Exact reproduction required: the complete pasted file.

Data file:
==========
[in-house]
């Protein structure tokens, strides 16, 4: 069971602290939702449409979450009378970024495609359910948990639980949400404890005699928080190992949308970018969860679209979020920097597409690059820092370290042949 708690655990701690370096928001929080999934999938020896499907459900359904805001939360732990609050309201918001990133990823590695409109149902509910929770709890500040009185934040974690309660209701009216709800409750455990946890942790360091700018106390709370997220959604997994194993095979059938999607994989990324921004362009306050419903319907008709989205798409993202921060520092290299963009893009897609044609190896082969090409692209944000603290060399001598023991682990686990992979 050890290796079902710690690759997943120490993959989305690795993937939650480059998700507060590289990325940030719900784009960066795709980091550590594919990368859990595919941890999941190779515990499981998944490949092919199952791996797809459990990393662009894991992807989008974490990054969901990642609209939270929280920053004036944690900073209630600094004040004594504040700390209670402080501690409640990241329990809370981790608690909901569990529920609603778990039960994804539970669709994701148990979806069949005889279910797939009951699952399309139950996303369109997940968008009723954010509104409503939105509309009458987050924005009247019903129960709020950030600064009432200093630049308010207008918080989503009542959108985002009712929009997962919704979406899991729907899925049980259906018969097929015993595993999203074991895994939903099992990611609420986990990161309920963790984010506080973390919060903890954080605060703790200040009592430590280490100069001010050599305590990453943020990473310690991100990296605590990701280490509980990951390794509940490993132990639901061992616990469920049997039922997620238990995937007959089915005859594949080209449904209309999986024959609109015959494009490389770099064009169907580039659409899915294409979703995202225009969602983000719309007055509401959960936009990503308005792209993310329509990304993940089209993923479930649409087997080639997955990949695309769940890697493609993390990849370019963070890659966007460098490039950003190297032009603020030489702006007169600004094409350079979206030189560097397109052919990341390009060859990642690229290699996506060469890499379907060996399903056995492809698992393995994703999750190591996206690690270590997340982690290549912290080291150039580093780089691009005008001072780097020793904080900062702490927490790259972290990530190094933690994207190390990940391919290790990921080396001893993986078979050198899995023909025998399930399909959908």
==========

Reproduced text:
[in-house]
């Protein structure tokens, strides 16, 4: 069971602290939702449409979450009378970024495609359910948990639980949400404890005699928080190992949308970018969860679209979020920097597409690059820092370290042949 708690655990701690370096928001929080999934999938020896499907459900359904805001939360732990609050309201918001990133990823590695409109149902509910929770709890500040009185934040974690309660209701009216709800409750455990946890942790360091700018106390709370997220959604997994194993095979059938999607994989990324921004362009306050419903319907008709989205798409993202921060520092290299963009893009897609044609190896082969090409692209944000603290060399001598023991682990686990992979 050890290796079902710690690759997943120490993959989305690795993937939650480059998700507060590289990325940030719900784009960066795709980091550590594919990368859990595919941890999941190779515990499981998944490949092919199952791996797809459990990393662009894991992807989008974490990054969901990642609209939270929280920053004036944690900073209630600094004040004594504040700390209670402080501690409640990241329990809370981790608690909901569990529920609603778990039960994804539970669709994701148990979806069949005889279910797939009951699952399309139950996303369109997940968008009723954010509104409503939105509309009458987050924005009247019903129960709020950030600064009432200093630049308010207008918080989503009542959108985002009712929009997962919704979406899991729907899925049980259906018969097929015993595993999203074991895994939903099992990611609420986990990161309920963790984010506080973390919060903890954080605060703790200040009592430590280490100069001010050599305590990453943020990473310690991100990296605590990701280490509980990951390794509940490993132990639901061992616990469920049997039922997620238990995937007959089915005859594949080209449904209309999986024959609109015959494009490389770099064009169907580039659409899915294409979703995202225009969602983000719309007055509401959960936009990503308005792209993310329509990304993940089209993923479930649409087997080639997955990949695309769940890697493609993390990849370019963070890659966007460098490039950003190297032009603020030489702006007169600004094409350079979206030189560097397109052919990341390009060859990642690229290699996506060469890499379907060996399903056995492809698992393995994703999750190591996206690690270590997340982690290549912290080291150039580093780089691009005008001072780097020793904080900062702490927490790259972290990530190094933690994207190390990940391919290790990921080396001893993986078979050198899995023909025998399930399909959908």